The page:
Controlling the viewer’s eye. Because each image tells a story, as communicators we need to make sure that the story the audience perceives is the story we are telling. Norman called this “manipulating” the viewer. I call it “guiding.” Either way, we need to control the eye and mind of the viewer as much as we can to make our message as powerful as possible. Never cede control of your message to the viewer. Over the course of this book, you’ll learn a wide variety of techniques to control your message.

Composition. This is the process of designing the content and technical aspects of an image. This could be as simple as taking a quick snapshot or as complex as shooting a scene for a major motion picture. Composition determines the choice and arrangement of the elements that go into creating an image. (Sometimes it is more important to decide what to leave out than what to put in.)

Frame. In real life, when we look around, we see everything all at once: left/right/up/down, close-up, and far away. But, when we look at any digital image, whether a video or still, we see it through a frame, an arbitrary boundary that determines the edges of the image.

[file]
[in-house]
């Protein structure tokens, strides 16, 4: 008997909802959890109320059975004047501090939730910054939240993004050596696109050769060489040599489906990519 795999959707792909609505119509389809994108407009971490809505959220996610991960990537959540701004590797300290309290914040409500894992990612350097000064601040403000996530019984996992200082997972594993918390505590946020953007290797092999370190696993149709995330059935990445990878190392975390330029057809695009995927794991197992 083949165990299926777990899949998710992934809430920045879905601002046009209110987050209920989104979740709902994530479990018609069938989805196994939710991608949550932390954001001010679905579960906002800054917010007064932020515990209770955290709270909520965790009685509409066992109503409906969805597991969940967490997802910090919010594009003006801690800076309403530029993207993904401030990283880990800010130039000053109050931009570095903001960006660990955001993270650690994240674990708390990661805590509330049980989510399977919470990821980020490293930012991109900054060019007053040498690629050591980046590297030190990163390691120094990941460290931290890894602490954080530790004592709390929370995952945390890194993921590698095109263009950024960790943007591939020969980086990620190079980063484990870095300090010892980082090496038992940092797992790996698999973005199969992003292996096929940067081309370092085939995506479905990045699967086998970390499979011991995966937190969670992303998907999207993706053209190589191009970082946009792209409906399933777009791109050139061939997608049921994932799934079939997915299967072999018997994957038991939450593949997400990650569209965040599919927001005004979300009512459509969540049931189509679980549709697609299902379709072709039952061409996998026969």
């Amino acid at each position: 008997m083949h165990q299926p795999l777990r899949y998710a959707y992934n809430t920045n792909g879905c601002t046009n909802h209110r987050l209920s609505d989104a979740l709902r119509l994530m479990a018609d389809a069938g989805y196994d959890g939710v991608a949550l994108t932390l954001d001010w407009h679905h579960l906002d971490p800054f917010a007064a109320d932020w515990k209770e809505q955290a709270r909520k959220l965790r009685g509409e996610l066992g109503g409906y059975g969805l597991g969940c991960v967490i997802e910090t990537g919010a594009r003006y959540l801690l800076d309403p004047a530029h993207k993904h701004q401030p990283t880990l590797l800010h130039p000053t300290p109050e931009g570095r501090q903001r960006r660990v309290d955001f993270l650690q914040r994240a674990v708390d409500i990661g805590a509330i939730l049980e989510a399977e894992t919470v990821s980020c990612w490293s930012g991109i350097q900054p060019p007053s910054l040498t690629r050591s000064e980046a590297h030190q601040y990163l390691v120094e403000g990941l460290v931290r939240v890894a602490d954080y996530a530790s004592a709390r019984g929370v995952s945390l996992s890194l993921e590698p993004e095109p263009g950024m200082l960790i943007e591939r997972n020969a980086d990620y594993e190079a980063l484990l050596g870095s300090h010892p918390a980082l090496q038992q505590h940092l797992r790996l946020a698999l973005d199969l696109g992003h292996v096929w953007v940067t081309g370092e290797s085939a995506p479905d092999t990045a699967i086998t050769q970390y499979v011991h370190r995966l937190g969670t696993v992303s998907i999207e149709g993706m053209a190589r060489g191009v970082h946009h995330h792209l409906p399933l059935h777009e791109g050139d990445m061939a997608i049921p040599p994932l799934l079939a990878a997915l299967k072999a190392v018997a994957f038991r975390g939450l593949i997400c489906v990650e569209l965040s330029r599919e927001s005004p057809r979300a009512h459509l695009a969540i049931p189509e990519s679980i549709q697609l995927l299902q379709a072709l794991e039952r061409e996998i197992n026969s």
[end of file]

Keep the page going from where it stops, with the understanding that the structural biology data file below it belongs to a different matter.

What’s truly important about the frame is that our brain assumes the edges of the frame are the limit of what is actually “there.” The brain jumps to the conclusion that the frame represents the entirety of an image. Even though that’s clearly not true, this false conclusion is impossible to resist. An actor, standing on the set, can easily see things outside the frame. For example, the camera, the crew behind the camera, the set and the lights above the set, the discarded props and costumes, and even actors—such as that blood-thirsty monster—that haven’t appeared on set yet. But to our eyes, looking at the image, all we see is what’s in the frame.

Because of the frame, the brain imposes artificial limits on the image. Those brain-imposed limits allow us, as communicators, to manipulate images to control the content, emotion, composition, and, ultimately, the story that each image tells. In reality, the heroine is not being attacked by the evil monster, but it is impossible to tell our brains that. The frame is a powerful instrument of persuasion.